Govt to spend $17 billion on infrastructure
4 July 2011
The government will invest more than $17 billion in infrastructure during the next four years, Infrastructure Minister Bill English says.
However, little specific new information on exactly where much of that money is destined for was included in the government's National Infrastructure Plan 2011, released this afternoon by Mr English and Associate Infrastructure Minister Steven Joyce.
Much of that detail was still a work in progress, the aim of the plan instead being to set out the government's 20-year infrastructure strategy, along with future challenges and the government's priorities over the next three years.
Those priorities are the Canterbury infrastructure rebuild, providing a comprehensive approach to investment in Auckland, improving the management of government-owned social infrastructure, focusing on transport investment and improving the government's ability to monitor performance across all infrastructure sectors, Mr English said.
Of the $17 billion investment, $7.6 billion will go towards social assets like schools, hospitals, state houses and prisons, with another $6.5 billion on roads and about $1.5 billion each on broadband and rail, he said.
"In addition, we've set aside $5.5 billion to rebuild Canterbury and state-owned enterprises are spending billions more upgrading their own assets.”
When broken down further, the plan showed investment in the transport sector included up to $650 million a year for maintenance and renewal of local roads, passenger transport subsidies and infrastructure for walking and cycling.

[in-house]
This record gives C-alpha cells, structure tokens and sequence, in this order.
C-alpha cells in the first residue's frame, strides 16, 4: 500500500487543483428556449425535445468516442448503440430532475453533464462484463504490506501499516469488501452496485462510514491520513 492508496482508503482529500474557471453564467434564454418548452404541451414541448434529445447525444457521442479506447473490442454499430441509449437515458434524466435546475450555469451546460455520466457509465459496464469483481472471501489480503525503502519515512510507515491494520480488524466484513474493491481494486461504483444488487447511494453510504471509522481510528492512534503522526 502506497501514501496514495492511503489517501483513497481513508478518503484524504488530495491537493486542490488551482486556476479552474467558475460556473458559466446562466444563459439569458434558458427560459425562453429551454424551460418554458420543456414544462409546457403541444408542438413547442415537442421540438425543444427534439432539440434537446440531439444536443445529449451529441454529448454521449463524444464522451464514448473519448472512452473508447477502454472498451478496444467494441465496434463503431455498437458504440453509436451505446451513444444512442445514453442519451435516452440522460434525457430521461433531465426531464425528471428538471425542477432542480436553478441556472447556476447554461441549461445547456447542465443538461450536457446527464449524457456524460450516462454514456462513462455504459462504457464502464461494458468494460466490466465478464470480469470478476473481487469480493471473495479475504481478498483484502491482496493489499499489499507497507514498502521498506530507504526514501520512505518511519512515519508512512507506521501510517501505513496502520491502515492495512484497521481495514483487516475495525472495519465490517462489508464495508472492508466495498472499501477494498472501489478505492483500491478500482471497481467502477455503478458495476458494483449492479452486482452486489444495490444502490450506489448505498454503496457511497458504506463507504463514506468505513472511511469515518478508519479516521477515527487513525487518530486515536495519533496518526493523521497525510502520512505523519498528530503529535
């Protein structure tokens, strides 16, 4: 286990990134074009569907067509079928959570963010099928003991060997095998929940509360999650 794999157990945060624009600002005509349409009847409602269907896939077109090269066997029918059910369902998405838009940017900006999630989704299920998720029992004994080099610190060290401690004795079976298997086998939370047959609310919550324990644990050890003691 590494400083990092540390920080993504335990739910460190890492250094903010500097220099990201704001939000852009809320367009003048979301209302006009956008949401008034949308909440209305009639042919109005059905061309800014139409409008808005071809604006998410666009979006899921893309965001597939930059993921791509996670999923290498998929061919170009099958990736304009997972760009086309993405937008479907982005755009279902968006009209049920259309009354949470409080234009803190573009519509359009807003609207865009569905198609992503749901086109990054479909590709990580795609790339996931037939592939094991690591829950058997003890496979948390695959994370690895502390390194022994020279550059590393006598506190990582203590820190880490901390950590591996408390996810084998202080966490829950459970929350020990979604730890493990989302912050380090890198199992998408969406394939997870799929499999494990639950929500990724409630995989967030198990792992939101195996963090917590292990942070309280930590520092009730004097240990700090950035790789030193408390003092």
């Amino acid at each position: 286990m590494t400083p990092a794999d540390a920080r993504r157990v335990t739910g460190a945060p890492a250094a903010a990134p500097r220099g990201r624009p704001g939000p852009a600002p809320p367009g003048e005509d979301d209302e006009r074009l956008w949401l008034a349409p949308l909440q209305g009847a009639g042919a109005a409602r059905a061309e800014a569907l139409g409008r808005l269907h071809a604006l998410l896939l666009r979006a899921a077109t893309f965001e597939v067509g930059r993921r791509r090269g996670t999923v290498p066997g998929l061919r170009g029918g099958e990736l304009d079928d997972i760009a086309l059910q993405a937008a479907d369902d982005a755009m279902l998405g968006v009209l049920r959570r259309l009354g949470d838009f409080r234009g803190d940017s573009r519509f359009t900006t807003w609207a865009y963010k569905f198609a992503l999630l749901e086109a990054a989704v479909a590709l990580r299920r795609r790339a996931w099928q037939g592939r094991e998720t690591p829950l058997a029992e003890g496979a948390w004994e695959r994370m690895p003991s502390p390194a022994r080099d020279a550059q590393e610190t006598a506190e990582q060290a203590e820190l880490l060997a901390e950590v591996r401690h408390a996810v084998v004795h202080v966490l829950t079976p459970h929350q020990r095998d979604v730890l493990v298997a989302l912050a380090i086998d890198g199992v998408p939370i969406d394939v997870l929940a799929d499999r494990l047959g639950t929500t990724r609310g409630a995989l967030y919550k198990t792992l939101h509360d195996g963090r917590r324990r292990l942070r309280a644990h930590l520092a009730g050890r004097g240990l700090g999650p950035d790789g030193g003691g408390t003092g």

On top of that another $750 million over three years has been committed to the KiwiRail Turnaround Plan, to help the rail operation achieve independent, commercial viability in the next 10 years.
The investment is based on projections of freight doubling by 2040, and growing recognition that road transport alone is unlikely to support the efficient movement of this in the long term.
A further $2.3 billion will go towards the development of the metro rail network in Auckland and Wellington that is already under way, funding new rolling stock, traction systems and signal systems.
Investment in telecommunications infrastructure set out in the plan, to the tune of $1.5 billion, involved the implementation of the ultra-fast and rural broadband Initiatives.
The document provided even less detail of actual spending on energy infrastructure, which is not surprising with the government considering selling minority stakes in four state-owned energy companies.
However, the plan noted that electricity demand is predicted to increase by about 3% over the next 20 years on the Treasury's current forecast economic growth.
The capital cost to meet that new demand is around $14 billion and could be as high as $21 billion.
On top of that Transpower, owner of the national grid that connects various generation sites to nearly 12,000km of transmission lines, estimated that it could spend between $5.5 and $7 billion to develop its assets over the next 20 years, with $3 billion already committed.
Information about actual future investment on water infrastructure was limited to the up to $10 million the Ministry of Health will allocate to drinking water subsidies to improve water quality in small communities between 2011 and 2016 and the $35 million over five years the Ministry of Agriculture has committed to the Irrigation Acceleration Fund to support the development of irrigation infrastructure.
Detail of proposed investment in social infrastructure was even more sketchy in the plan.
“The government is actively exploring how the current network of social infrastructure assets can respond to future pressure,” it said.
That meant better management of assets that are under pressure and examining whether those that are under-utilised could be retired.
The infrastructure plan is the second in a series of three. The first was published in March 2010 and the next is due in 2014.
The latest plan can be viewed online at www.infrastructure.govt.nz/plan/2011.